(Türkiye; 04-02; p.3)
In the aftermath of the 1980 putsch a new constitution
has been brought about and eventually approved by referendum -
remember the principle of populism - in 1982. Since, the constitution
has been changed or amended within the process of accession to
the EU, always legitimised by parliamentary approval.
Economically, Turkey has opened itself to the West since the
1980s. Nevertheless, the structure of trade and trade partners
remain highly diverse. More than a half of all activities concerning
the domestic market take place within the traditional sector of
service (all following figures are based on the CIA's World fact
book 2002; http://www.cia.gov/cia/publications/factbook/geos/tu.html).
Main export goods are clothes (25 %), food products (15 %) and
textiles (10 %). Mainly, these goods are sold to Germany (20 %),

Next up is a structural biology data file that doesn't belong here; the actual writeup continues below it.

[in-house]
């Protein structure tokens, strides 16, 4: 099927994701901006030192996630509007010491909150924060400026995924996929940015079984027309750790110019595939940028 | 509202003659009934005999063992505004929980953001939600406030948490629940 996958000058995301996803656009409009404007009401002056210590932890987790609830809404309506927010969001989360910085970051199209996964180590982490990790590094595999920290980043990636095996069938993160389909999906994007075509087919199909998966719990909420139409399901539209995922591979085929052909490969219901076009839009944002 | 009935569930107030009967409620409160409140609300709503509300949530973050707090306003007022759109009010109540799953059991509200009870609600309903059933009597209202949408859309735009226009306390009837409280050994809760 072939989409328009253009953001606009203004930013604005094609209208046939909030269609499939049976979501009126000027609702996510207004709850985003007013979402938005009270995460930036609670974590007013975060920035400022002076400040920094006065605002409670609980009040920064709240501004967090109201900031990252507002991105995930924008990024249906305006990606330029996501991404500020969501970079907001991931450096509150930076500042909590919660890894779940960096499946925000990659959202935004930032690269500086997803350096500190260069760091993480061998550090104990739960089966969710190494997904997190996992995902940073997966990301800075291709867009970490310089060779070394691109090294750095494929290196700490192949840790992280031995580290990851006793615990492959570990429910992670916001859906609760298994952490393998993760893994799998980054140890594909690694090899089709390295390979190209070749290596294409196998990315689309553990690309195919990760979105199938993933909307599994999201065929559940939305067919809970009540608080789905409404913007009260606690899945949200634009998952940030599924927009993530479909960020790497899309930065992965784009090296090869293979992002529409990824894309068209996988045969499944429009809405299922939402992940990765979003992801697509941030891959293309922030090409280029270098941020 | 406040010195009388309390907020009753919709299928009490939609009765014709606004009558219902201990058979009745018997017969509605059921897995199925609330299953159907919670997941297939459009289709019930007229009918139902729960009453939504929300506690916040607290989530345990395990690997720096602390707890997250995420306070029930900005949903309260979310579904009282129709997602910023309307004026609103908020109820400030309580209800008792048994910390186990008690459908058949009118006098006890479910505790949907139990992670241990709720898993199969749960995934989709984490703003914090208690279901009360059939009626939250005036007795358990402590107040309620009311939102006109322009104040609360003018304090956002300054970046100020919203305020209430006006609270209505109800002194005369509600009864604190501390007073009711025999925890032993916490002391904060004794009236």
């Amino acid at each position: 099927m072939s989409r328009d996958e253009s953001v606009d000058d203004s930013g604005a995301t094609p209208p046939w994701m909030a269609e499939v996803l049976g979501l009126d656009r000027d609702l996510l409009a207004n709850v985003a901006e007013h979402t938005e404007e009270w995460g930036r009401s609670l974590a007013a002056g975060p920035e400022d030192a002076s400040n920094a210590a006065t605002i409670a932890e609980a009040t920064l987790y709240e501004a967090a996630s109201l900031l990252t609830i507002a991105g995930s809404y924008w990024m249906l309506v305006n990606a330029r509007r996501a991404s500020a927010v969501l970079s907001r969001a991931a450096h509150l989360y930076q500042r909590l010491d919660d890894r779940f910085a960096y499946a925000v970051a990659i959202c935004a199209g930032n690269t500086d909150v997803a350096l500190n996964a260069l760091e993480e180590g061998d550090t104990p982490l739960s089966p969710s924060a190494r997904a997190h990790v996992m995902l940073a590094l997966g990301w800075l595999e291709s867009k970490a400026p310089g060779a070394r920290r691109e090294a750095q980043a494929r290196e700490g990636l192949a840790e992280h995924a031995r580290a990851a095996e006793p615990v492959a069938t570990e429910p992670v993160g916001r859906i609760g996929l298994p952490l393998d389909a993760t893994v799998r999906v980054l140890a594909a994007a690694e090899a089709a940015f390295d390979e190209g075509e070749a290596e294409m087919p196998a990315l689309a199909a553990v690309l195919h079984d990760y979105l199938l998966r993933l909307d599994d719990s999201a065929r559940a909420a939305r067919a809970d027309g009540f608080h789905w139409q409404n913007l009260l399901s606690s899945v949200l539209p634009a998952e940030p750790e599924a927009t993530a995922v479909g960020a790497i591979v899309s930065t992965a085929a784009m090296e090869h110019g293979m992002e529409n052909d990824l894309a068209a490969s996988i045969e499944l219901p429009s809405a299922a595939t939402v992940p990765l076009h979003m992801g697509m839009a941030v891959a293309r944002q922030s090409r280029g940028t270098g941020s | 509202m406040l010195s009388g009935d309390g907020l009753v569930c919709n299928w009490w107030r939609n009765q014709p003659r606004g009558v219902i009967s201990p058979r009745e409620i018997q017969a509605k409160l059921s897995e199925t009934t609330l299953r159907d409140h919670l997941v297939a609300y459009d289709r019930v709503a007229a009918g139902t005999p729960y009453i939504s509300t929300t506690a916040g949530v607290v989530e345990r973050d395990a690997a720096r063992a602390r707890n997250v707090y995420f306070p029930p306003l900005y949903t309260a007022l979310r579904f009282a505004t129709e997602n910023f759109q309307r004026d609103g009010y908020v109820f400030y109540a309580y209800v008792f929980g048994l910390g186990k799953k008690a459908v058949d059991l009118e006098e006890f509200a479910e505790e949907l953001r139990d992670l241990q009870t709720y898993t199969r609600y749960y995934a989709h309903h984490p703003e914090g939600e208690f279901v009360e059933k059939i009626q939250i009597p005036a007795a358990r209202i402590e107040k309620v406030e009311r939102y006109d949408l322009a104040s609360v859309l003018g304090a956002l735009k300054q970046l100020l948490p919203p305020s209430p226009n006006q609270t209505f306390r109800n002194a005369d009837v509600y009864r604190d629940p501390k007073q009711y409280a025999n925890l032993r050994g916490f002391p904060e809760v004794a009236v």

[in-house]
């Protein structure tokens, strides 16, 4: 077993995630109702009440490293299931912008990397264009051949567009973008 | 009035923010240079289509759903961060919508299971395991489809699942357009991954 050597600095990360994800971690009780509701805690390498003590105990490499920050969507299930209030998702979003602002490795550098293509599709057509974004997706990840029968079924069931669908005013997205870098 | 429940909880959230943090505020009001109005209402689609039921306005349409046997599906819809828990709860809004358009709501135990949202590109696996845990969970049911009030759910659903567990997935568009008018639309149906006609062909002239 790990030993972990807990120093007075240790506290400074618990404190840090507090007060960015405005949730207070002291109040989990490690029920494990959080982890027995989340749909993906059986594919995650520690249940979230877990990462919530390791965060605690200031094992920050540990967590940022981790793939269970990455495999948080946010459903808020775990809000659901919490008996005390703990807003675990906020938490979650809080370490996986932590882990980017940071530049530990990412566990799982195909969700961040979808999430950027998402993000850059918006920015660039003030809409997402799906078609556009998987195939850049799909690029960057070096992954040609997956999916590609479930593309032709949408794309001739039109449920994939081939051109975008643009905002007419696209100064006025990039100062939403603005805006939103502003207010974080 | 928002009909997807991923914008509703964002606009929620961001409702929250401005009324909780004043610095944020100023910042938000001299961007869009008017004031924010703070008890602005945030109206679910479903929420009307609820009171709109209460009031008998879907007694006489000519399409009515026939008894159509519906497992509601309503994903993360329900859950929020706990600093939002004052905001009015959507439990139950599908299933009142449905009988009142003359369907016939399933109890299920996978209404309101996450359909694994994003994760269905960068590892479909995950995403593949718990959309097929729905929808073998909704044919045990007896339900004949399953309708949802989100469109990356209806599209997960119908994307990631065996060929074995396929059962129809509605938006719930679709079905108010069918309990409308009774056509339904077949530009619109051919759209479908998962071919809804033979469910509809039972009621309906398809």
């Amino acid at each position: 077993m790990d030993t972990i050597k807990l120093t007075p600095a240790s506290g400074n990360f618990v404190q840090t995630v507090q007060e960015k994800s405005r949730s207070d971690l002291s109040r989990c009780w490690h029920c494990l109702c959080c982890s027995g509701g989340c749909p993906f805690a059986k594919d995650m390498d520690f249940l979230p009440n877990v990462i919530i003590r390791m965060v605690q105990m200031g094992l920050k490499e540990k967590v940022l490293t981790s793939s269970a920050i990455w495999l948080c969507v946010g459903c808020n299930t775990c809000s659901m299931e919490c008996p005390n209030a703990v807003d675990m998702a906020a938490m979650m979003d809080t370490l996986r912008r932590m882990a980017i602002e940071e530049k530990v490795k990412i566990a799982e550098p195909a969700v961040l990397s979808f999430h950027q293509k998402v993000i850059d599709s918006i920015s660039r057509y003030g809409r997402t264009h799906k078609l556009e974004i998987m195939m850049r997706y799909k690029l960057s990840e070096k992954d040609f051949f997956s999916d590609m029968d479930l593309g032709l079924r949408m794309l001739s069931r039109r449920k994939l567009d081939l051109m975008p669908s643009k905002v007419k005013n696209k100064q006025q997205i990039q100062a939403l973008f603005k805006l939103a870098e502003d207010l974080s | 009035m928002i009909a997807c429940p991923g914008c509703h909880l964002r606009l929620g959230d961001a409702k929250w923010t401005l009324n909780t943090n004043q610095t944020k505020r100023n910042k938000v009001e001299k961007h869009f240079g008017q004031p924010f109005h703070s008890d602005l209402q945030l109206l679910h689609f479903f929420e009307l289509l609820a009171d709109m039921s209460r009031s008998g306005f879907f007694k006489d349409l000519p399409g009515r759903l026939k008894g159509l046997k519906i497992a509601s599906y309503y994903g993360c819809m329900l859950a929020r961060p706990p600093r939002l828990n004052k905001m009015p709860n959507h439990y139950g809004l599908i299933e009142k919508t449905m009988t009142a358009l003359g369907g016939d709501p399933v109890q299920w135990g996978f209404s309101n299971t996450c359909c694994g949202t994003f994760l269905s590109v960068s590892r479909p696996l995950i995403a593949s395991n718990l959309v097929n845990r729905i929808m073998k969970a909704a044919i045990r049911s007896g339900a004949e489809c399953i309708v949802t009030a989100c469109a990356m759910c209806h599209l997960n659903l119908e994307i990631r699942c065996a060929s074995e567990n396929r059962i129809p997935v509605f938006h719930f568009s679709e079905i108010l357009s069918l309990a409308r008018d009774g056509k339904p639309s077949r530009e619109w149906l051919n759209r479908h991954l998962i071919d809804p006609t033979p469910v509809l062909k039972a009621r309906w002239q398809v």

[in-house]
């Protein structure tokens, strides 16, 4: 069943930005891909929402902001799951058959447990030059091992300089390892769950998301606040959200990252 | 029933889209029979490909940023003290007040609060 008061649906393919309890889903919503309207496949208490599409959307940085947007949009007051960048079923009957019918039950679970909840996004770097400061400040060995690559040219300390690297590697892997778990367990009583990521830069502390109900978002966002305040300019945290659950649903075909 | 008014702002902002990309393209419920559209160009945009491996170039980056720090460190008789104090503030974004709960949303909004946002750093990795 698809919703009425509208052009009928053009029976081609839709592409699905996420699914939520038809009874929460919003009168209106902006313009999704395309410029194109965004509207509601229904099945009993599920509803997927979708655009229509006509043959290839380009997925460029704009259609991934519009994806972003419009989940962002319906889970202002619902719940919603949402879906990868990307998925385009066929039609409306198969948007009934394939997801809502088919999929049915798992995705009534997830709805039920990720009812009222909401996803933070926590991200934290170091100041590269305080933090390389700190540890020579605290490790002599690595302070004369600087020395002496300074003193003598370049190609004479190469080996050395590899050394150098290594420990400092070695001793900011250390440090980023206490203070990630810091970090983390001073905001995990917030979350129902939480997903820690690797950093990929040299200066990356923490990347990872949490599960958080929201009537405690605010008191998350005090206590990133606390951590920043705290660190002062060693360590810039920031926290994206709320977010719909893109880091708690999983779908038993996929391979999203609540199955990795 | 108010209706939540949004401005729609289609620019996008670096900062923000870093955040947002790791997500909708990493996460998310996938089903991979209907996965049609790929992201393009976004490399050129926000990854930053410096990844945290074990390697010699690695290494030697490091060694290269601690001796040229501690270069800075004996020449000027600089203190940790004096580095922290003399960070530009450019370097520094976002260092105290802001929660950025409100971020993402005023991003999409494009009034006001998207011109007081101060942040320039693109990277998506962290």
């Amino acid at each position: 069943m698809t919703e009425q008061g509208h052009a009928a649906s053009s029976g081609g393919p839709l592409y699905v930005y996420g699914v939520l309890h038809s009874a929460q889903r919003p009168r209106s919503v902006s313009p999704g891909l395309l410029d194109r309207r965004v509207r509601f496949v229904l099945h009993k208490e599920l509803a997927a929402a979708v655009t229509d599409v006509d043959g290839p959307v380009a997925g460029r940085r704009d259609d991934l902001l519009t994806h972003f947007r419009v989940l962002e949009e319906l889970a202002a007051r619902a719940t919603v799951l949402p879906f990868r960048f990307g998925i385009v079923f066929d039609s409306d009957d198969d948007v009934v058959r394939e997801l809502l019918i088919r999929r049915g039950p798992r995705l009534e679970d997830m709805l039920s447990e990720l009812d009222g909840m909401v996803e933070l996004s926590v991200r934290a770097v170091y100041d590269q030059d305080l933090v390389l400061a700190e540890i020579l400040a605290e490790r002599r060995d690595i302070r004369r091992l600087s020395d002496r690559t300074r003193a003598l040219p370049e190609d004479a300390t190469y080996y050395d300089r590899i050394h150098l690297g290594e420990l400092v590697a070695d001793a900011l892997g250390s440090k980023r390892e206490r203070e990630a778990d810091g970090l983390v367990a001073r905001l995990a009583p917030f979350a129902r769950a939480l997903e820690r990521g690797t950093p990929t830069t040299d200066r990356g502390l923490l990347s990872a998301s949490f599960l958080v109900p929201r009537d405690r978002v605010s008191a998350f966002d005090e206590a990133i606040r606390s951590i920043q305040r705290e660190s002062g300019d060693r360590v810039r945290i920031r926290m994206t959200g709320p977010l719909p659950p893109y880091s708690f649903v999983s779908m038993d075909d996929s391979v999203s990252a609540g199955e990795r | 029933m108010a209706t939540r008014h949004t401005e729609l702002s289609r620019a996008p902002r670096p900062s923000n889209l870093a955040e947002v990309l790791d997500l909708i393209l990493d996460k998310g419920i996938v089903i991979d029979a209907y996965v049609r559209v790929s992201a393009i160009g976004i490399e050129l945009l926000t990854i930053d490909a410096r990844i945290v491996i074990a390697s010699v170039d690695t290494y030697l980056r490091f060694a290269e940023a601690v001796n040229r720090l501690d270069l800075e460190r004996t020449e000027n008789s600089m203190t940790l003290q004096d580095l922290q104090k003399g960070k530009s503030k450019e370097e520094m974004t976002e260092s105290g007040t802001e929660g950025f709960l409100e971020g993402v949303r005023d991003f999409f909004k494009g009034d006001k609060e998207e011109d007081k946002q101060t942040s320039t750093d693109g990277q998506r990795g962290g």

the USA (10 %), and the UK, France and Italy (5 % respectively).
Imports to Turkey are mainly machinery (30 %), chemicals - one
may assume that most of them consist of fertilisers (15 %), semi-finished
goods (15 %) and fuels (10 %) - Turkey bought them e.g. from Iraq,
thus the UN embargo has an effect on her as well. Suppliers mostly
came from Germany (15 %), but also from the USA, the UK, France,
Italy and Russia (5 % respectively).
Gross domestic product per capita in purchase power parities,
i.e. the sum of individually produced goods and offered services
measured by an index of goods, is according to the UN about 7000
US-Dollars for the year 2000. To compare this figure, the ones
for Germany and the United Kingdom are given: for Germany it was
about 25100 USD in 2000, for the UK about 23500 USD. (Cf. UNDP:
Human Development Report 2002, New York et al. 2002, p. 190f.
As stated, these are statistical figures; in reality, this wealth
is unequally distributed. A measure of inequality is the Gini-coefficient:
nought this way means equality, 100 means complete inequality.
Applying this measure, Turkey "scores" 41,5 (measured
in 1994), Germany in the same year 30,0 and the UK 36,8 in 1995.
(Cf. ibid., p. 194f.)
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